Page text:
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Three Tips to Surviving the 2018 Freight Environment

Spring is just around the corner, and 2018 is already shaping up to be a memorable year in trucking. Attending the Stifel Conference in February, I had the opportunity to hear several seasoned industry executives express that they had never seen a January like this past January in their entire careers. The general sentiment was: “If this is what January was like – I can’t imagine spring and summer.” This is when freight markets traditionally pick up more steam.


Even with tight freight capacity there are still unknowns. ELD compliance takes effect April 1. And, while the rules haven’t really changed around the hours of service, some pundits predict a further impact on capacity conditions as a result. There is just so much more to current freight market conditions than the ELD mandate.

There is also a tightening labor pool impacting the supply chain as the unemployment rate recently hit a 17 year low of 4.1 percent. The employment situation in the U.S. has improved greatly. The Wall Street Journal's Logistics Report noted that trucking companies added some 5,600 jobs last month to keep up with the rising freight demand. The Federal Reserve has been talking about the concept of full employment, where everyone who wants a job and can work has one and is getting the hours they want, too.

Stories about truck driver shortages, manufacturing labor shortages, diesel engine technician shortages and warehouse worker shortages are cropping up in the media. CEOs of major shippers are explaining away the impact of rising freight rates on their bottom lines.

What can you do now to position your business favorably and survive the 2018 freight environment?

Transportation Collaboration is Key

First and foremost, get the right mindset about working with your transportation providers. If you expect that traditional procurement techniques, contracts and bids are going to insulate you from the realities of this seemingly unprecedented environment, your team may really struggle.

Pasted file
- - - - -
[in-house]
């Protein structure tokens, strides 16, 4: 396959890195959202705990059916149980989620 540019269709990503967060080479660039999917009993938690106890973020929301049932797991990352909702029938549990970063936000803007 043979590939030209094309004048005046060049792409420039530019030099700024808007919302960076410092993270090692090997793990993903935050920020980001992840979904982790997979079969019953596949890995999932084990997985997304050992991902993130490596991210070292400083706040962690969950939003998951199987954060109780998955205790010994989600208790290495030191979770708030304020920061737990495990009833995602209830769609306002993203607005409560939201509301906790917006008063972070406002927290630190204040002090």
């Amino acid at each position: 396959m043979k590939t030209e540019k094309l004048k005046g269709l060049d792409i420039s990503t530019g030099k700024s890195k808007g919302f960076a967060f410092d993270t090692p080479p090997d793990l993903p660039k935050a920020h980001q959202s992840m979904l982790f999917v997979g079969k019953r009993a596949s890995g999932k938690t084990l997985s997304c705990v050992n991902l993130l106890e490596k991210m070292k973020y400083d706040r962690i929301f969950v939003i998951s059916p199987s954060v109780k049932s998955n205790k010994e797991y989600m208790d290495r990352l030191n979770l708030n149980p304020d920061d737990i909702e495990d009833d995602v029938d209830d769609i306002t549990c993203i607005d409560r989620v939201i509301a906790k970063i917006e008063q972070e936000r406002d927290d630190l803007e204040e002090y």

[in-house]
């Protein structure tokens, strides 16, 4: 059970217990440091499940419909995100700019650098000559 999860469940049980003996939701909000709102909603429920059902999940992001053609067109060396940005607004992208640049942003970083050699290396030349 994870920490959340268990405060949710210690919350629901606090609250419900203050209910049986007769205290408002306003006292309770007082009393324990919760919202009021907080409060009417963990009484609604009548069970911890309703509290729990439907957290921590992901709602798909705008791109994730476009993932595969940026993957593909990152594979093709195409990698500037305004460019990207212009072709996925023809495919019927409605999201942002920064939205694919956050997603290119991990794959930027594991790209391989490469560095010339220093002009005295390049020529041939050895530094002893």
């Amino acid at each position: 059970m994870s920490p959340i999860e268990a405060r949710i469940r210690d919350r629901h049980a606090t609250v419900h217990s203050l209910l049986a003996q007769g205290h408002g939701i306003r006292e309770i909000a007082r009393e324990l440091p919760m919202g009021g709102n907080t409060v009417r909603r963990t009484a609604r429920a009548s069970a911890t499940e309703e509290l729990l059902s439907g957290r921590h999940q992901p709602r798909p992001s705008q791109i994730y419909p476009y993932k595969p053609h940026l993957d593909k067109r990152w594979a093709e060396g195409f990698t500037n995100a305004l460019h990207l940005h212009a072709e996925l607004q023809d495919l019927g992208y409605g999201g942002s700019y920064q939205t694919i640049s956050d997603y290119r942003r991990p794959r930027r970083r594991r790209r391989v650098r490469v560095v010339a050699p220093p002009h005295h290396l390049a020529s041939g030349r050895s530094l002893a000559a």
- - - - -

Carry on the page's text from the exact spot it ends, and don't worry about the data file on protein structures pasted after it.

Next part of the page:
Get into a room with your transportation providers. Have a collaborative discussion about sharing the risks of navigating current market conditions. Find ways to make your freight more attractive to carriers and especially drivers. Do it soon. Root out old-school dispatchers who expect drivers to wait around for loads on their own dime. Those drivers are just going to return the keys to the truck and will easily find better work.

Reevaluate Your Transportation Network

If serving customers in your network requires long-haul trucking, it may be time to rethink the network. Drivers are just like all of us. They want a predictable work schedule and a reasonable work-life balance. Good drivers are going to find those jobs, and trucking rates for work that is less desirable for drivers are going to escalate faster than the rest of the market. There are things you can do with forward positioning inventory – to turn your long-haul freight into regional freight, as just one example of a network strategy to better control your costs.

Secure Dedicated Transportation

Incorporating a dedicated fleet into your network is certainly not a new concept, but it is a timely one. Shippers’ logistics teams typically have a series of improvement initiatives they’re focused on, things that help position the business more favorably. When capacity is tight, and a shipper has freight sitting on the dock unexpectedly, all that important strategic work stops. Logistics teams become mired in the tactical aspects of finding trucks. Dedicated transportation provides relief, establishing a predictable source of capacity at a predictable price. Your finance team will like that.

This post was written by Andy Moses, senior vice president of global products at Penske Logistics.